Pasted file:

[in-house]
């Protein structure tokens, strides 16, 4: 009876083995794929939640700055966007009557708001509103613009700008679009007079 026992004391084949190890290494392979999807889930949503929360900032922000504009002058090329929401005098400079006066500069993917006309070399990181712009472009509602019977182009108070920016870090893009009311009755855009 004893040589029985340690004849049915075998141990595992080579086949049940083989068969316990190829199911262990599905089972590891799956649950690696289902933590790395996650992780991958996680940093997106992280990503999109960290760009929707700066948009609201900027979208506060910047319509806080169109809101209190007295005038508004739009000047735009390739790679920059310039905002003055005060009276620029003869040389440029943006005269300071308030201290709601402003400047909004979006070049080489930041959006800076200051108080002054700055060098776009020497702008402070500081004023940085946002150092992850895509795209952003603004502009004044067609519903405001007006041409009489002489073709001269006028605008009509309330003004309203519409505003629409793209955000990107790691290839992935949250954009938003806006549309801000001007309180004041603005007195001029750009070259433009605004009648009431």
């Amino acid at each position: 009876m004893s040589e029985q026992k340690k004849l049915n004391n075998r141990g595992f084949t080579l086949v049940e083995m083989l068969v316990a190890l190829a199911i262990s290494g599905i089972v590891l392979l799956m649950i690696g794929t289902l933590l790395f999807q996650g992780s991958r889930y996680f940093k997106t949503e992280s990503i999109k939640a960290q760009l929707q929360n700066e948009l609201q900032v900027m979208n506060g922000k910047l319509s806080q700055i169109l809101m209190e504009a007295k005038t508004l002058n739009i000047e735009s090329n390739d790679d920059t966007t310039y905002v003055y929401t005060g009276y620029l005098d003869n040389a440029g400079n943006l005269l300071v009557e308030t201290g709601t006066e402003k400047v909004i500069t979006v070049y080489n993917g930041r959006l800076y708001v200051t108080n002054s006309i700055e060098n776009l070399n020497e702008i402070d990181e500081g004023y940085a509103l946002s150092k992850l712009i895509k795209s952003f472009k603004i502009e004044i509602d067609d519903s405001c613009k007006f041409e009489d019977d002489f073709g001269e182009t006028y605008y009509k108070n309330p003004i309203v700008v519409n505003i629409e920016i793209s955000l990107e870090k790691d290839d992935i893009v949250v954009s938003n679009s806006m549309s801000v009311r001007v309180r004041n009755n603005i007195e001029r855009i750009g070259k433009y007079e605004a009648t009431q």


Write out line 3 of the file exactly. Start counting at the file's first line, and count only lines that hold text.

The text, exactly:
């Amino acid at each position: 009876m004893s040589e029985q026992k340690k004849l049915n004391n075998r141990g595992f084949t080579l086949v049940e083995m083989l068969v316990a190890l190829a199911i262990s290494g599905i089972v590891l392979l799956m649950i690696g794929t289902l933590l790395f999807q996650g992780s991958r889930y996680f940093k997106t949503e992280s990503i999109k939640a960290q760009l929707q929360n700066e948009l609201q900032v900027m979208n506060g922000k910047l319509s806080q700055i169109l809101m209190e504009a007295k005038t508004l002058n739009i000047e735009s090329n390739d790679d920059t966007t310039y905002v003055y929401t005060g009276y620029l005098d003869n040389a440029g400079n943006l005269l300071v009557e308030t201290g709601t006066e402003k400047v909004i500069t979006v070049y080489n993917g930041r959006l800076y708001v200051t108080n002054s006309i700055e060098n776009l070399n020497e702008i402070d990181e500081g004023y940085a509103l946002s150092k992850l712009i895509k795209s952003f472009k603004i502009e004044i509602d067609d519903s405001c613009k007006f041409e009489d019977d002489f073709g001269e182009t006028y605008y009509k108070n309330p003004i309203v700008v519409n505003i629409e920016i793209s955000l990107e870090k790691d290839d992935i893009v949250v954009s938003n679009s806006m549309s801000v009311r001007v309180r004041n009755n603005i007195e001029r855009i750009g070259k433009y007079e605004a009648t009431q």